I am late, so late to the back-to-school season, I know. I had planned this post for much earlier in September, but things happen. Not terrible, awful things, mind you. Just…things.
But a few weeks ago, closer to the beginning of the school year, I posted this picture of me on Instagram and it sparked a back-to-school kind of vibe that I didn’t even know had been lurking in my brain.
This was Kindergarten class photo day. The year? 1972.
When I look at this photo I am overwhelmed by some pretty intense feelings for this little girl, this tiny 5-year-old whose cardigan game was fire, even then.
There is a kind of trend online these days where people write letters to their former selves, their childhood selves, their other selves. And I love it, I really do. Imagine being able to confront yourself in another dimension, so to speak; to be able to warn yourself, to prepare yourself, to encourage yourself. To impart the knowledge you have now to yourself back then. What a wonder.
What would you say to another you, a younger you, a different you? I had never really felt the urge until I posted this photo.
There is something about the girl in this photo that feels, to me, more vulnerable than any other school photo I own. Perhaps because it’s Kindergarten, her first foray into the education system, a year that helped forge her love of learning, of reading and writing and of following rules. (oh how she loved and continues to love rules.)
And perhaps it’s because of this vulnerability that I do, finally, have some thoughts for 5-year-old me:
- You are a pretty smart little kid and for the longest time, you will be picked on for being “the smart one” in the class and you will resist that completely until one day you will learn that someone else is “the smart one” and you are just the ok one, and you will find that extremely hard to take. So I am here to tell you that it’s ok to be the smartest kid in the class. It’s also ok to not be the smartest kid in the class. This probably feels like a contradiction but as with everything I’m about to tell you, you just have to trust me. Be yourself. You are actually pretty great.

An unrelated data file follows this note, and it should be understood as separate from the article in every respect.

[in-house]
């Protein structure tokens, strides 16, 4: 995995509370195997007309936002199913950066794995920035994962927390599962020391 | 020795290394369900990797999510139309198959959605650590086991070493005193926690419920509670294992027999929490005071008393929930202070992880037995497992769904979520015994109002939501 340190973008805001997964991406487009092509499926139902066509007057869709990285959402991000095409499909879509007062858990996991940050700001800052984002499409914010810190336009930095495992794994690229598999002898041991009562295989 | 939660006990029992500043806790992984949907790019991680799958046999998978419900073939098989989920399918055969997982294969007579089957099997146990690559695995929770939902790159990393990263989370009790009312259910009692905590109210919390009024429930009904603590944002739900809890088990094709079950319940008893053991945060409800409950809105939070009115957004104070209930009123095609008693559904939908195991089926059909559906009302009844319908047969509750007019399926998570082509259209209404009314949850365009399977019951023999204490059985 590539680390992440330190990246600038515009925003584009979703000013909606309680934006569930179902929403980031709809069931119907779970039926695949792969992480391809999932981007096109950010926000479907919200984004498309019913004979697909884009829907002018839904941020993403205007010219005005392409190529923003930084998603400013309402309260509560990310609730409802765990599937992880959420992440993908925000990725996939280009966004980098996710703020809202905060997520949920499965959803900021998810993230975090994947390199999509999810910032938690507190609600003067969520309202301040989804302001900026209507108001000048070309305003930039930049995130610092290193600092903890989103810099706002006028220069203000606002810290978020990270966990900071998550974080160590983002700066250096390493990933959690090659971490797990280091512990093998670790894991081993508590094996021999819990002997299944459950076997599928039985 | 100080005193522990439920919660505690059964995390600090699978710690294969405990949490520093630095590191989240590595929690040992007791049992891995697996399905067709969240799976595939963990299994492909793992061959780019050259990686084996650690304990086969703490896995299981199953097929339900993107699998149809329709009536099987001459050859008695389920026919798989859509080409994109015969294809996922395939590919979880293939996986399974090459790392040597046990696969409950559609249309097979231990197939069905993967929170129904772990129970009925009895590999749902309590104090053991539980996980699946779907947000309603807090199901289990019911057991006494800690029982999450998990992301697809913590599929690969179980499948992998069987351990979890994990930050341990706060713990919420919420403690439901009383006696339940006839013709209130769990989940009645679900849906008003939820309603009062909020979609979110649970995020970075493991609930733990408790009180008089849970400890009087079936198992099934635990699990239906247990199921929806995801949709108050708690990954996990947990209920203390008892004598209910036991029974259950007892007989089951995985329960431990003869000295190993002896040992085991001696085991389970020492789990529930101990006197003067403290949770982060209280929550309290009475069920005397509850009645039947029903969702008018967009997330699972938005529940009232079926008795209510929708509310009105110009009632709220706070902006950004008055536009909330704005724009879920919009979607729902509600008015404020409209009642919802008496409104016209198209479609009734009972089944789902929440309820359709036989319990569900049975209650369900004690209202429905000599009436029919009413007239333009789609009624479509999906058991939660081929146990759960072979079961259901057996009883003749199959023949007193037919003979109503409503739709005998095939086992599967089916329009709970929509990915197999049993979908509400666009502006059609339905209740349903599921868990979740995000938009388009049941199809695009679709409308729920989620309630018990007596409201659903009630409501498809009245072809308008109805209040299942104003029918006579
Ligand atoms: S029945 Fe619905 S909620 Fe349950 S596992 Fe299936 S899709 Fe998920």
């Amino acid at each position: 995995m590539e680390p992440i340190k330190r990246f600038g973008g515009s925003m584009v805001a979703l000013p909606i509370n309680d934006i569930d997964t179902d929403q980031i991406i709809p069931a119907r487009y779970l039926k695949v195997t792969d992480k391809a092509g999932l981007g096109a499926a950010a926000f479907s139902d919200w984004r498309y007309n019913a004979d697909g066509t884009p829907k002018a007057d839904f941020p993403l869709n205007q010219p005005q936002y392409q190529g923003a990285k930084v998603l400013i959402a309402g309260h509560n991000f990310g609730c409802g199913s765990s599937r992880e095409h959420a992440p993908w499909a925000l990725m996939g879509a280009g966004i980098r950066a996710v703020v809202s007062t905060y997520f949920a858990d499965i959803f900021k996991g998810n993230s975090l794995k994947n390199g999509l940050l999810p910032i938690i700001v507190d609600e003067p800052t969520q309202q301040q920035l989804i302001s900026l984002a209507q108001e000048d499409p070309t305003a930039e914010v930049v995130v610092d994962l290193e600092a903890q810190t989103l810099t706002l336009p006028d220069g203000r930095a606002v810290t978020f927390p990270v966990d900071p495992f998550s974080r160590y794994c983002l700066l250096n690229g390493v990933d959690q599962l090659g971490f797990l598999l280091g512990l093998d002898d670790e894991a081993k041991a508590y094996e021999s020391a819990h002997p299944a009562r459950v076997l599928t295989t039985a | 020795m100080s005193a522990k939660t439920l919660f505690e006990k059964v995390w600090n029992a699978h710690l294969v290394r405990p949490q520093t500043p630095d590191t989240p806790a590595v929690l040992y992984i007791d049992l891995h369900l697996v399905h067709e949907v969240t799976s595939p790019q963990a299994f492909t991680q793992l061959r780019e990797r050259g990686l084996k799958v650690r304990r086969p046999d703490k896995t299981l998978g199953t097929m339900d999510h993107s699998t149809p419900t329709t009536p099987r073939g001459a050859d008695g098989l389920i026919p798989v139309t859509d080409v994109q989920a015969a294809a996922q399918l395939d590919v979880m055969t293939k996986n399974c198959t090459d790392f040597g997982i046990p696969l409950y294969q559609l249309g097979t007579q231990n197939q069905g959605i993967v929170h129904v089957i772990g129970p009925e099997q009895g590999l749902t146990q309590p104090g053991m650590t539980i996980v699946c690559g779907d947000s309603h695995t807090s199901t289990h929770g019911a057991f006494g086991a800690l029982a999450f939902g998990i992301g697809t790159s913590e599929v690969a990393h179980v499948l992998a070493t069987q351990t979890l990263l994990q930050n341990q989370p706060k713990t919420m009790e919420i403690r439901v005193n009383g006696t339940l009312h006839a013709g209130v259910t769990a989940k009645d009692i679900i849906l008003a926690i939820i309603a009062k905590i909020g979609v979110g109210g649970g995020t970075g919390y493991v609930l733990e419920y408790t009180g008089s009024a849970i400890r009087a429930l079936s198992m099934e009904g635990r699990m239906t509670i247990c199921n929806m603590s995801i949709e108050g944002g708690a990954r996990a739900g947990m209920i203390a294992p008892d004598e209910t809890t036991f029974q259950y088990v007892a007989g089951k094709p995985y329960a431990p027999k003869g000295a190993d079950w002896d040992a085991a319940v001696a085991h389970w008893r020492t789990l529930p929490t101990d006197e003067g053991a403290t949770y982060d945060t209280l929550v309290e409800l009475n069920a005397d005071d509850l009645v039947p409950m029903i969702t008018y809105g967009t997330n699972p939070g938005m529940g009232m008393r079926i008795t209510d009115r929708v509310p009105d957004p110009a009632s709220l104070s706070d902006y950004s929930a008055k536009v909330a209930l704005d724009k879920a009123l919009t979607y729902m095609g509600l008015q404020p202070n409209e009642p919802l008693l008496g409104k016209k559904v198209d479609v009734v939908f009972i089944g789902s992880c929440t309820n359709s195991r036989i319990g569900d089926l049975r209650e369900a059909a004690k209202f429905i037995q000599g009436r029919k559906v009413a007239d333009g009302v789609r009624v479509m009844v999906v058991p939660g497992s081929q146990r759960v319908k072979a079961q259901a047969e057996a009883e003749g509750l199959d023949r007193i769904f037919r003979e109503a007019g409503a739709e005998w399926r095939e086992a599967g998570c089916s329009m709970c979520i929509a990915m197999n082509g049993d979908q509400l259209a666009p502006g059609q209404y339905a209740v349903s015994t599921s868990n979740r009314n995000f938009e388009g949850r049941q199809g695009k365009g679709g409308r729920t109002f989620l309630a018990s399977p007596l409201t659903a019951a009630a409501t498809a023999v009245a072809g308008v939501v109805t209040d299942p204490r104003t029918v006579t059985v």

- Your illness does not define you. I know it’s hard right now, it’s so, so hard. But soon, very soon, you will get a diagnosis. You will be asthmatic for your whole life, I’m sorry to tell you, but there eventually will be medication to help you breathe. It won’t be great at first, but it will be something, and the medication only gets better as time goes on. Trust me. You won’t always miss so much school, so much life. You will dance and you will run and in 2015 (a lifetime from now, I know, but just you wait) you will earn a black belt in karate. YOU will do this. YOU.
- You will always be emotional. Lots of things make you cry now, and lots of things will continue to make you cry. But this: your empathy, your compassion, your ability to put yourself in others’ shoes, these things actually make you strong. So go ahead and cry and continue to feel things deeply. Don’t let anyone tell you that you shouldn’t.
- I know that Rosa Too Little by Sue Felt is your favourite book right now, and the only book you ever want to borrow from the library, and that’s ok, but you know what? You will move on from that book, and even though it will always hold a special place in your heart, you will read HUNDREDS of other books. Really! And the library will continue to be a place of solace for you and one day when you are grown up you will not only WORK in libraries but you will also be asked to teach classes in the public library and you will think that you could not be any luckier. And this will actually be true.
- You will spend years trying to find your signature “look” with various fashion trends but your ultimate style will come full circle to this very photo. A plaid dress, a sensible cardigan, tights, and cute shoes. Own it. It’s your destiny.
Happy September, friends. Knock ’em dead.